January 27 2014. Having a higher serum 25-hydroxyvitamin D level upon an initial episode suggestive of multiple sclerosis (MS) could reduce the chance of a second episode or other signs of disease progression according to an article published online on January 20 in the American Medical Association journal JAMA Neurology.
The study evaluated data from 465 participants in the Betaferon/Betaseron in Newly Emerging multiple sclerosis for Initial Treatment (BENEFIT) trial, which evaluated early versus delayed interferon beta-1b treatment in patients with an initial episode of neurological dysfunction suggestive of MS. (Definitive diagnosis of MS requires the occurrence of a second clinical event.) The subjects were followed for up to five years, during which magnetic resonance imaging (MRI) was conducted quarterly for 12 months, and at 18, 24, 36, 48 and 60 months. For the current study, Alberto Ascherio, MD, DrPH, and his associates examined the association between the risk of disease progression and serum 25-hydroxyvitamin D levels measured at least once among four time points over the two years following enrollment in the BENEFIT trial.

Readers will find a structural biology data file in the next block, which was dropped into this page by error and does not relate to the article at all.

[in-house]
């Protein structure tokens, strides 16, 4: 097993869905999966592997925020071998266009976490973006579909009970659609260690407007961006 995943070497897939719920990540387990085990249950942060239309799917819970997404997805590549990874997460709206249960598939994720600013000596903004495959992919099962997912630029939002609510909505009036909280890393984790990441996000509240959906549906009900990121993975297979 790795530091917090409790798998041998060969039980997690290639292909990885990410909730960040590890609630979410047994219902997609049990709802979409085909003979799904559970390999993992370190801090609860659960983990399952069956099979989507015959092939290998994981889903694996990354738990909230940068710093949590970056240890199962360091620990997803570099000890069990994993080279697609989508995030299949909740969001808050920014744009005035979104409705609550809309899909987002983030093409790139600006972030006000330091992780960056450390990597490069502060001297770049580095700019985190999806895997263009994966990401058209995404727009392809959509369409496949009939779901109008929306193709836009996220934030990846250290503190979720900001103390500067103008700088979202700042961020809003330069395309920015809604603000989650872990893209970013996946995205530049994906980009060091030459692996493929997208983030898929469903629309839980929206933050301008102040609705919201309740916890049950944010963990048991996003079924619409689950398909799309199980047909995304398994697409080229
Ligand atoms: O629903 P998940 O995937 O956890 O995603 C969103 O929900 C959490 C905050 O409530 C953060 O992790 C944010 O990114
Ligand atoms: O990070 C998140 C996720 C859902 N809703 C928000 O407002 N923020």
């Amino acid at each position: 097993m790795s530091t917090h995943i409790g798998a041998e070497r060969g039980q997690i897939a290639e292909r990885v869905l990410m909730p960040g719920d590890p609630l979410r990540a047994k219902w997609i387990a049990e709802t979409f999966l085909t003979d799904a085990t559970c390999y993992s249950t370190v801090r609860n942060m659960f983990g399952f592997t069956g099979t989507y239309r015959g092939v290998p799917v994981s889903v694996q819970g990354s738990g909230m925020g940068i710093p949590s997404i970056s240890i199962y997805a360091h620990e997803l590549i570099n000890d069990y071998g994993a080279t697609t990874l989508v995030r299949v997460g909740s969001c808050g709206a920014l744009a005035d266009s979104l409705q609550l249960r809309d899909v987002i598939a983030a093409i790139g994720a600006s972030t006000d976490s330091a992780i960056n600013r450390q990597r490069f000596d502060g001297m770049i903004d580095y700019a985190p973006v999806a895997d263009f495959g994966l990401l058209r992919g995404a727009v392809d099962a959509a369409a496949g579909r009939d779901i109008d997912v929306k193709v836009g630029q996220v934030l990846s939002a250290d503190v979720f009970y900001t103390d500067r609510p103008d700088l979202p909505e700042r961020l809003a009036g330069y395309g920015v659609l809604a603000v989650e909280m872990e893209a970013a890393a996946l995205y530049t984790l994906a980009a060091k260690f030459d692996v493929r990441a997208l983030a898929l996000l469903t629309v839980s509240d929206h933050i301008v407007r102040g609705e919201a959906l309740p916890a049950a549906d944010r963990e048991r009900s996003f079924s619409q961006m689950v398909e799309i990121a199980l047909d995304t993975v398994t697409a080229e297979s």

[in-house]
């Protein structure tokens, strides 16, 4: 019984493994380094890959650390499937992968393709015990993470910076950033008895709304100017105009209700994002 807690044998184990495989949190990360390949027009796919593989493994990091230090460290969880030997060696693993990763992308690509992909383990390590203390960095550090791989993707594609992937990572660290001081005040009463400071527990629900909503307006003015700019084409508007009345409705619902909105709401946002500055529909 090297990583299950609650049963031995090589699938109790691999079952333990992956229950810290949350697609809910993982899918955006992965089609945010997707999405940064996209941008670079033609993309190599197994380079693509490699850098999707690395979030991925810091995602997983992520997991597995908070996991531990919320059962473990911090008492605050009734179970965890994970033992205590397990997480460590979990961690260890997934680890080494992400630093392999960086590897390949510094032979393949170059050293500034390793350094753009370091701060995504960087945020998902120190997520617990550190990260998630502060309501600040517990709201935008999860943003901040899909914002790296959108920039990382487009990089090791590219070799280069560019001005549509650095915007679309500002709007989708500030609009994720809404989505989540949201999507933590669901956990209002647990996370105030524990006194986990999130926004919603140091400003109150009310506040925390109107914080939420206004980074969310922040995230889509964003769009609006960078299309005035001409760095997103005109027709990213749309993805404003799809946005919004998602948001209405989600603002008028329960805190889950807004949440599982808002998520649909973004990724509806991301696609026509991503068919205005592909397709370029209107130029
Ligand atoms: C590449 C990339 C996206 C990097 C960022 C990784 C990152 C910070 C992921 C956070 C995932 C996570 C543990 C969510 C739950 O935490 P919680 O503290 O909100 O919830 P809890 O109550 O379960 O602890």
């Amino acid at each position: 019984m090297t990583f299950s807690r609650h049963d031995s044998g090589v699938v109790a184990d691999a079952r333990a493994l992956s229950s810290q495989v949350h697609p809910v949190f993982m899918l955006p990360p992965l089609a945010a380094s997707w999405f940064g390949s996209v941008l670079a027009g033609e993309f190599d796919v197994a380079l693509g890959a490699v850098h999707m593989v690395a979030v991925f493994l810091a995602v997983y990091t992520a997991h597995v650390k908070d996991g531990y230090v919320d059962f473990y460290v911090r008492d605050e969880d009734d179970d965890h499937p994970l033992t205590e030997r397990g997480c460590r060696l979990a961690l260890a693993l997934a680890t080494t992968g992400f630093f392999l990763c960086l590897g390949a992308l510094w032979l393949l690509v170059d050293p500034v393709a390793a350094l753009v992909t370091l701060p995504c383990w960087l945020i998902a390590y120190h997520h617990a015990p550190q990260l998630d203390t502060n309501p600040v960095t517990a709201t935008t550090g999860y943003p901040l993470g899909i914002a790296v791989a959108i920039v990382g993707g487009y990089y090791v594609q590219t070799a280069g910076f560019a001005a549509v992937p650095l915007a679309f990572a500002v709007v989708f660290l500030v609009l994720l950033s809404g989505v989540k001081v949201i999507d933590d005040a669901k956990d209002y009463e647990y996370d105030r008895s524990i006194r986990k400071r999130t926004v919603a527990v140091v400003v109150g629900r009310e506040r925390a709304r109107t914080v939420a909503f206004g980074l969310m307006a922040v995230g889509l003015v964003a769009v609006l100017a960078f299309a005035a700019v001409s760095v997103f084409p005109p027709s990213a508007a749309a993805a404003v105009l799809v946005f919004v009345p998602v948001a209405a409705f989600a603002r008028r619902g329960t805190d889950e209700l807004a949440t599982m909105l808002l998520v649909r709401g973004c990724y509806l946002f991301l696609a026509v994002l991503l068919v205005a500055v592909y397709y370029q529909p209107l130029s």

Having a higher serum level of vitamin D was associated with a reduced rate of conversion to MS over the follow-up period. “By the end of the follow-up at 60 months, those patients with serum 25(OH)D concentrations greater than or equal to 50 nmol/L [20 ng/mL] had a 4-times lower change in T2 lesion volume, a 2-fold lower rate of brain atrophy, and lower disability than those below50 nmol/ [20 ng/mL],” the authors report.
“Our results suggest that identification and correction of vitamin D insufficiency has an important role in the early treatment of MS,” they conclude.